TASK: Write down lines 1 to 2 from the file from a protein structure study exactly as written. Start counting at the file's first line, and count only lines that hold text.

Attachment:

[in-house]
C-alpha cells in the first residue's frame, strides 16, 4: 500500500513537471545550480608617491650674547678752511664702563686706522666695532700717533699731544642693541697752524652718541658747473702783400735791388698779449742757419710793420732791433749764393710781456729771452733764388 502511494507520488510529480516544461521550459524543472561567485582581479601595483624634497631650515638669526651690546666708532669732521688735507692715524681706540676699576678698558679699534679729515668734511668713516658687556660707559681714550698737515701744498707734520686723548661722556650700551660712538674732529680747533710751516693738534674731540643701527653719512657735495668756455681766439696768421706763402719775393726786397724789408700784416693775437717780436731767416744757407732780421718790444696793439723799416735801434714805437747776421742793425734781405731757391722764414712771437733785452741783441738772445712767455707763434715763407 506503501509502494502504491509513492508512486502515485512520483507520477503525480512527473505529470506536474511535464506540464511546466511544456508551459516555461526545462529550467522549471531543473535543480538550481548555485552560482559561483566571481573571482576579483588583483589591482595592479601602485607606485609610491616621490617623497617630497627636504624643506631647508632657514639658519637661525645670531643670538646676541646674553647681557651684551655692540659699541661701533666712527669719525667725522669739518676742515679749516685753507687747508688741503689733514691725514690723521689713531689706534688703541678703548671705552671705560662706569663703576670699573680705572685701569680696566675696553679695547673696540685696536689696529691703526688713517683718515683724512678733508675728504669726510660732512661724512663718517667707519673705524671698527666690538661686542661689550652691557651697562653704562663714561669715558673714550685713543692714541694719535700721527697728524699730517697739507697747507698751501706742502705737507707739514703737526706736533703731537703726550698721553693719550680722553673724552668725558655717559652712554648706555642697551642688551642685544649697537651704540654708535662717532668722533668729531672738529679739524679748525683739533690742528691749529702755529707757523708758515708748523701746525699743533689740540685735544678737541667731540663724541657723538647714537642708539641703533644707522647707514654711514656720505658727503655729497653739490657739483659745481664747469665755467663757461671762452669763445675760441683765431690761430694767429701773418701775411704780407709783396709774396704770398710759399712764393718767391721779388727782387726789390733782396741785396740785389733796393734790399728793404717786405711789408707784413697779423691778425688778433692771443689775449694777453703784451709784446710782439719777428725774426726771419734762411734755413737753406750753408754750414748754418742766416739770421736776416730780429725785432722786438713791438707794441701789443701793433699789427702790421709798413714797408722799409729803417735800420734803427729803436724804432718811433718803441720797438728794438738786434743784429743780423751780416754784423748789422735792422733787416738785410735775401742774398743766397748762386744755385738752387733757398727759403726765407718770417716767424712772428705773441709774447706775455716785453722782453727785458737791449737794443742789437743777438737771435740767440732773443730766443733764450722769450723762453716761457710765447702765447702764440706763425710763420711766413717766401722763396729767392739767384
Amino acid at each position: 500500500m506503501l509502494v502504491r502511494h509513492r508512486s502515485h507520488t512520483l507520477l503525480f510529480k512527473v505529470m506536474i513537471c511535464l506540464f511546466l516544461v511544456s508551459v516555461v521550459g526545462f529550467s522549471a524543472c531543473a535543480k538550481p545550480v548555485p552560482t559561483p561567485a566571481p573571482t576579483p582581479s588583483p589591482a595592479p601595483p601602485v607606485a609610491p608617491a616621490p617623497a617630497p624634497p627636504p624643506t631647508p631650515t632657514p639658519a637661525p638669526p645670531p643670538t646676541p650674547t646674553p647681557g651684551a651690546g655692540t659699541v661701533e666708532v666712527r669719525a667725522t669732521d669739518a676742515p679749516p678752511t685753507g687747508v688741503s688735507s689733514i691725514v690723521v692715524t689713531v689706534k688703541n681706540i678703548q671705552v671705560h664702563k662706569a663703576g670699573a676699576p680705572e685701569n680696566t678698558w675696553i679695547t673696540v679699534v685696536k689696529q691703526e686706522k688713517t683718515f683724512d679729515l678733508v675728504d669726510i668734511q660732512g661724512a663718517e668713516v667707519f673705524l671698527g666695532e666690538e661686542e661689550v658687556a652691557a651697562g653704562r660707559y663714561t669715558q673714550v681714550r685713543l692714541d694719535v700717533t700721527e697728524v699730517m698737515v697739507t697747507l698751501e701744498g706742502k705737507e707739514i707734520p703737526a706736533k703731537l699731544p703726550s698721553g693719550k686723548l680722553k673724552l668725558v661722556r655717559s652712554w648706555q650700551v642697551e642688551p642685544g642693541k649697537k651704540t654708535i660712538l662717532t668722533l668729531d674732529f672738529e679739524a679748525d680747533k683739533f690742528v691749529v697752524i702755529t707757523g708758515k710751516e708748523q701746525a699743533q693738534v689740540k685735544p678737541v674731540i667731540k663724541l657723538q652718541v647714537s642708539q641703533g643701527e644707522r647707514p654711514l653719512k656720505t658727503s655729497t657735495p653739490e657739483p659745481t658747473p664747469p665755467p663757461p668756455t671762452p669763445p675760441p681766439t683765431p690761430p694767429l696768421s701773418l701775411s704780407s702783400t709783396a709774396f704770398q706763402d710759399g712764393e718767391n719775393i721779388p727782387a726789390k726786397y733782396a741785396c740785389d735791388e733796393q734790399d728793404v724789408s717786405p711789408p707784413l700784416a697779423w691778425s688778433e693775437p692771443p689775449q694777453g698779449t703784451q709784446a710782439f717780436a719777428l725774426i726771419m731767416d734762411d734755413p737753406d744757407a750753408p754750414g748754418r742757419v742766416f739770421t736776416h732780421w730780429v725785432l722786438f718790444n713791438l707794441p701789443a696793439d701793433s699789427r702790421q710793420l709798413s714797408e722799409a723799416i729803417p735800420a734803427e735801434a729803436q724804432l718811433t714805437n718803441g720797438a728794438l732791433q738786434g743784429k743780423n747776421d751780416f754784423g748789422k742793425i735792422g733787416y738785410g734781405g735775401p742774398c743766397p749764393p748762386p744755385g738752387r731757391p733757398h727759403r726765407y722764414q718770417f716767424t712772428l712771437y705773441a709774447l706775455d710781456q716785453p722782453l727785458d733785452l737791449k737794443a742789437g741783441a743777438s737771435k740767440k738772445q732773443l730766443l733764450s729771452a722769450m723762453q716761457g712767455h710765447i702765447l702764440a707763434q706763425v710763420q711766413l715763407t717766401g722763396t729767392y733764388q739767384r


[in-house]
C-alpha cells in the first residue's frame, strides 16, 4: 500500500513537471545550480608617491650674547678752511664702563686706522666695532700717533699731544642693541697752524652718541658747473702783400735791388698779449742757419710793420732791433749764393710781456729771452733764388 502511494507520488510529480516544461521550459524543472561567485582581479601595483624634497631650515638669526651690546666708532669732521688735507692715524681706540676699576678698558679699534679729515668734511668713516658687556660707559681714550698737515701744498707734520686723548661722556650700551660712538674732529680747533710751516693738534674731540643701527653719512657735495668756455681766439696768421706763402719775393726786397724789408700784416693775437717780436731767416744757407732780421718790444696793439723799416735801434714805437747776421742793425734781405731757391722764414712771437733785452741783441738772445712767455707763434715763407 506503501509502494502504491509513492508512486502515485512520483507520477503525480512527473505529470506536474511535464506540464511546466511544456508551459516555461526545462529550467522549471531543473535543480538550481548555485552560482559561483566571481573571482576579483588583483589591482595592479601602485607606485609610491616621490617623497617630497627636504624643506631647508632657514639658519637661525645670531643670538646676541646674553647681557651684551655692540659699541661701533666712527669719525667725522669739518676742515679749516685753507687747508688741503689733514691725514690723521689713531689706534688703541678703548671705552671705560662706569663703576670699573680705572685701569680696566675696553679695547673696540685696536689696529691703526688713517683718515683724512678733508675728504669726510660732512661724512663718517667707519673705524671698527666690538661686542661689550652691557651697562653704562663714561669715558673714550685713543692714541694719535700721527697728524699730517697739507697747507698751501706742502705737507707739514703737526706736533703731537703726550698721553693719550680722553673724552668725558655717559652712554648706555642697551642688551642685544649697537651704540654708535662717532668722533668729531672738529679739524679748525683739533690742528691749529702755529707757523708758515708748523701746525699743533689740540685735544678737541667731540663724541657723538647714537642708539641703533644707522647707514654711514656720505658727503655729497653739490657739483659745481664747469665755467663757461671762452669763445675760441683765431690761430694767429701773418701775411704780407709783396709774396704770398710759399712764393718767391721779388727782387726789390733782396741785396740785389733796393734790399728793404717786405711789408707784413697779423691778425688778433692771443689775449694777453703784451709784446710782439719777428725774426726771419734762411734755413737753406750753408754750414748754418742766416739770421736776416730780429725785432722786438713791438707794441701789443701793433699789427702790421709798413714797408722799409729803417735800420734803427729803436724804432718811433718803441720797438728794438738786434743784429743780423751780416754784423748789422735792422733787416738785410735775401742774398743766397748762386744755385738752387733757398727759403726765407718770417716767424712772428705773441709774447706775455716785453722782453727785458737791449737794443742789437743777438737771435740767440732773443730766443733764450722769450723762453716761457710765447702765447702764440706763425710763420711766413717766401722763396729767392739767384